The city in general had a strange mixed feeling between Soviet Eastern Bloc and little traces of distant Swedish rule hidden amongst the abstract blocks. I aim to be back to visit Finland and Helsinki soon when I will be able to write more in detail. Meantime, Helsinki's answer to Glasgow's Jackmaster (so called busiest man in music) Lauri Soini should be the first port of call for music reference in Finland's capital. With hands in many pies, as a live act, dj, promoter, producer and director of progamming for the uber swish Nolla bar it wouldn't go amiss to check out some of the many traces of his work. Lani's tip for a local band Fotoshop weren't hard to leave on at a high volume and we will be hoping to bring them over to an Aberdeen DO IT! night at some point soon alongside some of the other interesting acts we met and listened to. A couple of exciting and better known acts we came across in this Scandic/Soviet middle patch were the Cure-esque Villa Nah, the bizzarely titled and tropically charged Le Corps Mince de Francoise and last but possibly most bizzarely the genre defying Jaakko Eino Kalevi. Special thanks to our host Lani Nordlund, photographer Juho Lähdesmäki and Vixen Vj Paula!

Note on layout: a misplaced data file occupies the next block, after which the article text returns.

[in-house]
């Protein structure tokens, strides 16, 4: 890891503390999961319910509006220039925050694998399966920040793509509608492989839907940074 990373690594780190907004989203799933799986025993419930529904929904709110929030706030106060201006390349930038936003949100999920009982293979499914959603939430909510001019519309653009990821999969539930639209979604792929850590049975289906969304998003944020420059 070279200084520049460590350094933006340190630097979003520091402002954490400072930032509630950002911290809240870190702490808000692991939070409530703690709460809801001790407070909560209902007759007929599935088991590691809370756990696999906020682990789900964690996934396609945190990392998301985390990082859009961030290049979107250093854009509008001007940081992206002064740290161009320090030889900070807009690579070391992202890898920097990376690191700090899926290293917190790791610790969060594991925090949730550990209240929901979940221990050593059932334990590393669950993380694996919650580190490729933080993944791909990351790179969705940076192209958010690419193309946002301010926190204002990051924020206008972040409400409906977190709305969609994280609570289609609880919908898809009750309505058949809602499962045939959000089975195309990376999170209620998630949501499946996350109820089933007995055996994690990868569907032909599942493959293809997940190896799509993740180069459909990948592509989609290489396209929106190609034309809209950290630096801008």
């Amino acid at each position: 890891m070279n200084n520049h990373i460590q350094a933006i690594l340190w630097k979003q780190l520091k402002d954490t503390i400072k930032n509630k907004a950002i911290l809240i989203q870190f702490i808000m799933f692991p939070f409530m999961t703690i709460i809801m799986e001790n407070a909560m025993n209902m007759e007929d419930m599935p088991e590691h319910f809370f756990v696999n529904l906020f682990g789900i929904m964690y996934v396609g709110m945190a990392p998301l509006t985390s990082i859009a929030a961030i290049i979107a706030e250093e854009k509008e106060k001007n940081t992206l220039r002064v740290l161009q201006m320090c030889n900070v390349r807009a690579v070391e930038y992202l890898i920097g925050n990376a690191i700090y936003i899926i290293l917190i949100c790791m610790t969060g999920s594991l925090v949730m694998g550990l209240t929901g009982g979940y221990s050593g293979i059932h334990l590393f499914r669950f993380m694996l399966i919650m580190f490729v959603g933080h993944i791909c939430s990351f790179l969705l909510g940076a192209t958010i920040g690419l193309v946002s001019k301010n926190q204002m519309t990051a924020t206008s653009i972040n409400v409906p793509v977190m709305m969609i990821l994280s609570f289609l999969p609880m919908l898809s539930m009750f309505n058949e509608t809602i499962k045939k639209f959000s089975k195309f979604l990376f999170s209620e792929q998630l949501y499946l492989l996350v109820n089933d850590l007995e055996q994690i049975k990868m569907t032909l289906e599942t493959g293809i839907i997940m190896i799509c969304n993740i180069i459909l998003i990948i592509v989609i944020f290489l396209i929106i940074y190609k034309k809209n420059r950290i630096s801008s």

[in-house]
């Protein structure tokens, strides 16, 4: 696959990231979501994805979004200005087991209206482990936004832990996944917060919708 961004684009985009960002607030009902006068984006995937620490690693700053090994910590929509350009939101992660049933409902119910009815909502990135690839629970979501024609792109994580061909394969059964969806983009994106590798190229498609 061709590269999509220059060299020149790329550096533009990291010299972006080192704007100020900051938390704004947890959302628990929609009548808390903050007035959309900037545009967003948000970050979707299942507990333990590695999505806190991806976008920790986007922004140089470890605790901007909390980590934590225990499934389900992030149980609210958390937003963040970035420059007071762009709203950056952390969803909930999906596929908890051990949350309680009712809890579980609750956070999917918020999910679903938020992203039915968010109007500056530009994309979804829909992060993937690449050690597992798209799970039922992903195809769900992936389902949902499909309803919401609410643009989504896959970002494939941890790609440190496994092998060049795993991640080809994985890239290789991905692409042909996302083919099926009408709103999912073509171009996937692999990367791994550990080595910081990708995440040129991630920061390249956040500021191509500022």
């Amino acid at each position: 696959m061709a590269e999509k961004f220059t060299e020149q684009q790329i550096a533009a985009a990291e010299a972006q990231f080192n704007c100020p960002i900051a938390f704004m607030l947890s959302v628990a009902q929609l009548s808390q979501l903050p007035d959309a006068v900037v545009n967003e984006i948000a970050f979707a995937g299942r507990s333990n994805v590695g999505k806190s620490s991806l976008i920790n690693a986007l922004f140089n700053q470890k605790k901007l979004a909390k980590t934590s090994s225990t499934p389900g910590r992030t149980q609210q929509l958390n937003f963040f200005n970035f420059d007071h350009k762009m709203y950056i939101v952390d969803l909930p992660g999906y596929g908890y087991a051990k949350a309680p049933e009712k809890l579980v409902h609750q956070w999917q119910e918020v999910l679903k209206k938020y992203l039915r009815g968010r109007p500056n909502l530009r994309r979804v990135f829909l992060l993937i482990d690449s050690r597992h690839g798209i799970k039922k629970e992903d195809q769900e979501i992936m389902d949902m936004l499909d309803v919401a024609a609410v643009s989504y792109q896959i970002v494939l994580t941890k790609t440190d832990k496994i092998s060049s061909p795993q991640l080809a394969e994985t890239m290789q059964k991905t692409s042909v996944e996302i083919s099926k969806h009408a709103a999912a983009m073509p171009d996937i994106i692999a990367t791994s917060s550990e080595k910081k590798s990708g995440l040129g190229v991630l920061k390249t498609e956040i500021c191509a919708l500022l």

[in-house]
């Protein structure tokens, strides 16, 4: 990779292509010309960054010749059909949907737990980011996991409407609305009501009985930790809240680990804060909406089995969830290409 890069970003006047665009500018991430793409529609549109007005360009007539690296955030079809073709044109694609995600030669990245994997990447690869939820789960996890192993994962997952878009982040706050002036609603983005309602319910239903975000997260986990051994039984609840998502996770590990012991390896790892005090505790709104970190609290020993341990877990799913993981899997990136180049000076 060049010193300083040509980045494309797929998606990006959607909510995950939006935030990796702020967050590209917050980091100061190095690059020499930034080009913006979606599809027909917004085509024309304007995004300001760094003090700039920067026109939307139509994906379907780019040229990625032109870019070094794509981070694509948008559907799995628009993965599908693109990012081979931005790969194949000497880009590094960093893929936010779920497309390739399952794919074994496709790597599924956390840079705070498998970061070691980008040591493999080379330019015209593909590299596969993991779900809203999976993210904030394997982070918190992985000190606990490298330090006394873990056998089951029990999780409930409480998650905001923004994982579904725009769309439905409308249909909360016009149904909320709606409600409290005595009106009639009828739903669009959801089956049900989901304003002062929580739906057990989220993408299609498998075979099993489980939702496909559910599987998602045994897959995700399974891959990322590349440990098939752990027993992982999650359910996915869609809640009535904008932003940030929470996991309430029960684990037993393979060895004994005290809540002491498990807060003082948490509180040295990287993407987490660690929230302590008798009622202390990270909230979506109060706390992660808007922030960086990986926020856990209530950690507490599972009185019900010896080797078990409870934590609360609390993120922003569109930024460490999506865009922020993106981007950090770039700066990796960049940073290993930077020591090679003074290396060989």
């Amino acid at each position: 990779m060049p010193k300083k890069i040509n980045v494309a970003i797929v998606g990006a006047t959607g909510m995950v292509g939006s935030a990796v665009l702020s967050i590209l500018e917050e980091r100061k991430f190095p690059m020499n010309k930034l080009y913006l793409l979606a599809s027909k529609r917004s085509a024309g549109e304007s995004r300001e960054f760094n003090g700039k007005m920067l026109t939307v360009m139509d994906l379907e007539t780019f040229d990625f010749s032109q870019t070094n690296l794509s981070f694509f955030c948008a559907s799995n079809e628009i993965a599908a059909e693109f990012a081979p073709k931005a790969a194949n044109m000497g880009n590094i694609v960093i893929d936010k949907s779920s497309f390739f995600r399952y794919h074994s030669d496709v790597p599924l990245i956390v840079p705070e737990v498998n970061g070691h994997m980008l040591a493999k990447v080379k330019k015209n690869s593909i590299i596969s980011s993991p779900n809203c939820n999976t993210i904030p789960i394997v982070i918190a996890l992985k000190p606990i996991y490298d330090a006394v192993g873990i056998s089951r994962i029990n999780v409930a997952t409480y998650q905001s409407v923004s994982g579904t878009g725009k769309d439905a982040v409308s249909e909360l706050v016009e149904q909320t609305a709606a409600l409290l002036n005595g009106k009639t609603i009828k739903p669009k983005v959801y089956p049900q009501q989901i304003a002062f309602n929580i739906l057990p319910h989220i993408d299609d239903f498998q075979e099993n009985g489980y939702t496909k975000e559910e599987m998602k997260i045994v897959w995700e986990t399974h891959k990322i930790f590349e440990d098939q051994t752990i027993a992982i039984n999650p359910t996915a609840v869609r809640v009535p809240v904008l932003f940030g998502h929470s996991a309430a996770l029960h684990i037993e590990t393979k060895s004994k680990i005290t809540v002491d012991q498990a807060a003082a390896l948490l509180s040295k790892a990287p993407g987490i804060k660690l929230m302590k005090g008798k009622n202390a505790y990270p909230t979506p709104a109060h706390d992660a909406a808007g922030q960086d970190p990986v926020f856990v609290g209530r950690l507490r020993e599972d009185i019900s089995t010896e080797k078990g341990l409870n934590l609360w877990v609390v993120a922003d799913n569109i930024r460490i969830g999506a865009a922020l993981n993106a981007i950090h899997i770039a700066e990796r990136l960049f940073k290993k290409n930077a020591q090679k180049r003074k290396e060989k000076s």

Poster: by Cheap Tricks graphic designer Johannes Pokkinen.

Friday, August 14, 2009


Some photos from our recent trip to Finland's capital. We have some exciting collaborations coming up with Finland and Norway regarding bringing acts to our DO IT! residency every second Friday of the month at Cellar Bar 35, Aberdeen. You can read more and follow the DO IT! group on facebook here.
Photos: (from top: surprised guest, Introvert live, djs Uraki Riddim & White Chocolate, vjs M.O.C. & Ben) by Juho Lähdesmäk.

Monday, July 27, 2009

Islands in Space

Photos from a recent jaunt around the west coast of Norway that featured Bergen and Stavanger. Arrived in Stavanger just in time for the end of a food festival called Gladmat (happy food). Was also lucky to catch a pre-NuMusic party with DJs from Stavanger, Oslo and London playing in a tent at Gladmat and later on Cafe Resept. Ironic that the best food all weekend was a 'big fat burger' from a cafe across from the graff shop at the top of a wee hill, at the back of the city, and not the actual food fest. Buttered'n'herbed New Jersey potatoes, juicy and well packed patty with blazing sun on the terrace followed by some rolling in the grass. dulce!